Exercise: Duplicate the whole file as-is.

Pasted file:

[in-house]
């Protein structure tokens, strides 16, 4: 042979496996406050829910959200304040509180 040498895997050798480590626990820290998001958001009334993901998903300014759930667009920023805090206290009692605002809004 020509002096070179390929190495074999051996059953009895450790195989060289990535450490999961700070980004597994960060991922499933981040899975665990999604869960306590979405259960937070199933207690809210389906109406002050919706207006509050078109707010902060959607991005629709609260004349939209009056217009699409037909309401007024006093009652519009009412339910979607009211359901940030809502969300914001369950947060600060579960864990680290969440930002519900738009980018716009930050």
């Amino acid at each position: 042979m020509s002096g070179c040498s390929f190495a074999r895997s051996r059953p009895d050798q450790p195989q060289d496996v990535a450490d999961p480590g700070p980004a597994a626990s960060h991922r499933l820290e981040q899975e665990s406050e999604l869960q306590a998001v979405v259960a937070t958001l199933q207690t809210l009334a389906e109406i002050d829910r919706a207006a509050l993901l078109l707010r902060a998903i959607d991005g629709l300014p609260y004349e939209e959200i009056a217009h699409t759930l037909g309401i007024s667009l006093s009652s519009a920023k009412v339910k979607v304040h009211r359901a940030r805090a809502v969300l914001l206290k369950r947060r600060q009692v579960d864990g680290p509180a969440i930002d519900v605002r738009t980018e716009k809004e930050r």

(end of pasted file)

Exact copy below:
[in-house]
């Protein structure tokens, strides 16, 4: 042979496996406050829910959200304040509180 040498895997050798480590626990820290998001958001009334993901998903300014759930667009920023805090206290009692605002809004 020509002096070179390929190495074999051996059953009895450790195989060289990535450490999961700070980004597994960060991922499933981040899975665990999604869960306590979405259960937070199933207690809210389906109406002050919706207006509050078109707010902060959607991005629709609260004349939209009056217009699409037909309401007024006093009652519009009412339910979607009211359901940030809502969300914001369950947060600060579960864990680290969440930002519900738009980018716009930050």
């Amino acid at each position: 042979m020509s002096g070179c040498s390929f190495a074999r895997s051996r059953p009895d050798q450790p195989q060289d496996v990535a450490d999961p480590g700070p980004a597994a626990s960060h991922r499933l820290e981040q899975e665990s406050e999604l869960q306590a998001v979405v259960a937070t958001l199933q207690t809210l009334a389906e109406i002050d829910r919706a207006a509050l993901l078109l707010r902060a998903i959607d991005g629709l300014p609260y004349e939209e959200i009056a217009h699409t759930l037909g309401i007024s667009l006093s009652s519009a920023k009412v339910k979607v304040h009211r359901a940030r805090a809502v969300l914001l206290k369950r947060r600060q009692v579960d864990g680290p509180a969440i930002d519900v605002r738009t980018e716009k809004e930050r």